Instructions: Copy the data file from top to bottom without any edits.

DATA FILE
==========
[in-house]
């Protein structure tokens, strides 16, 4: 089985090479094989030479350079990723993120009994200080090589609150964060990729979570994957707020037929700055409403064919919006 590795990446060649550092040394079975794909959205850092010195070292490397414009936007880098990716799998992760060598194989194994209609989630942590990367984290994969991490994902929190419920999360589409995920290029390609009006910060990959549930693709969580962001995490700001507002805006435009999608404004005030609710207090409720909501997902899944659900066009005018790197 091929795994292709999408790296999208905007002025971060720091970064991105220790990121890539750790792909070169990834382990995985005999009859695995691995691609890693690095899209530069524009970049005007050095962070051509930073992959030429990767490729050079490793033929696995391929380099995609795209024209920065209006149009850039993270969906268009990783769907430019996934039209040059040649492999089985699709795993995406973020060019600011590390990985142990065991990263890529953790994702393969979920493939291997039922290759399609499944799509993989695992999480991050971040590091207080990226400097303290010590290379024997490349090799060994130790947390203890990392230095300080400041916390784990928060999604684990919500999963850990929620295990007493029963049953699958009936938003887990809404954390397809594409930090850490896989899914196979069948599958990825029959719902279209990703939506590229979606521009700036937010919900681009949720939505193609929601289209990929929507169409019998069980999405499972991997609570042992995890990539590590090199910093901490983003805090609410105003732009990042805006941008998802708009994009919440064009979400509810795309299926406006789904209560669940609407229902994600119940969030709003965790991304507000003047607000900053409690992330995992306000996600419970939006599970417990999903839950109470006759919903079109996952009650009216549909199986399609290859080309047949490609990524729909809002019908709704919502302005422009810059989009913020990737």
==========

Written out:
[in-house]
């Protein structure tokens, strides 16, 4: 089985090479094989030479350079990723993120009994200080090589609150964060990729979570994957707020037929700055409403064919919006 590795990446060649550092040394079975794909959205850092010195070292490397414009936007880098990716799998992760060598194989194994209609989630942590990367984290994969991490994902929190419920999360589409995920290029390609009006910060990959549930693709969580962001995490700001507002805006435009999608404004005030609710207090409720909501997902899944659900066009005018790197 091929795994292709999408790296999208905007002025971060720091970064991105220790990121890539750790792909070169990834382990995985005999009859695995691995691609890693690095899209530069524009970049005007050095962070051509930073992959030429990767490729050079490793033929696995391929380099995609795209024209920065209006149009850039993270969906268009990783769907430019996934039209040059040649492999089985699709795993995406973020060019600011590390990985142990065991990263890529953790994702393969979920493939291997039922290759399609499944799509993989695992999480991050971040590091207080990226400097303290010590290379024997490349090799060994130790947390203890990392230095300080400041916390784990928060999604684990919500999963850990929620295990007493029963049953699958009936938003887990809404954390397809594409930090850490896989899914196979069948599958990825029959719902279209990703939506590229979606521009700036937010919900681009949720939505193609929601289209990929929507169409019998069980999405499972991997609570042992995890990539590590090199910093901490983003805090609410105003732009990042805006941008998802708009994009919440064009979400509810795309299926406006789904209560669940609407229902994600119940969030709003965790991304507000003047607000900053409690992330995992306000996600419970939006599970417990999903839950109470006759919903079109996952009650009216549909199986399609290859080309047949490609990524729909809002019908709704919502302005422009810059989009913020990737």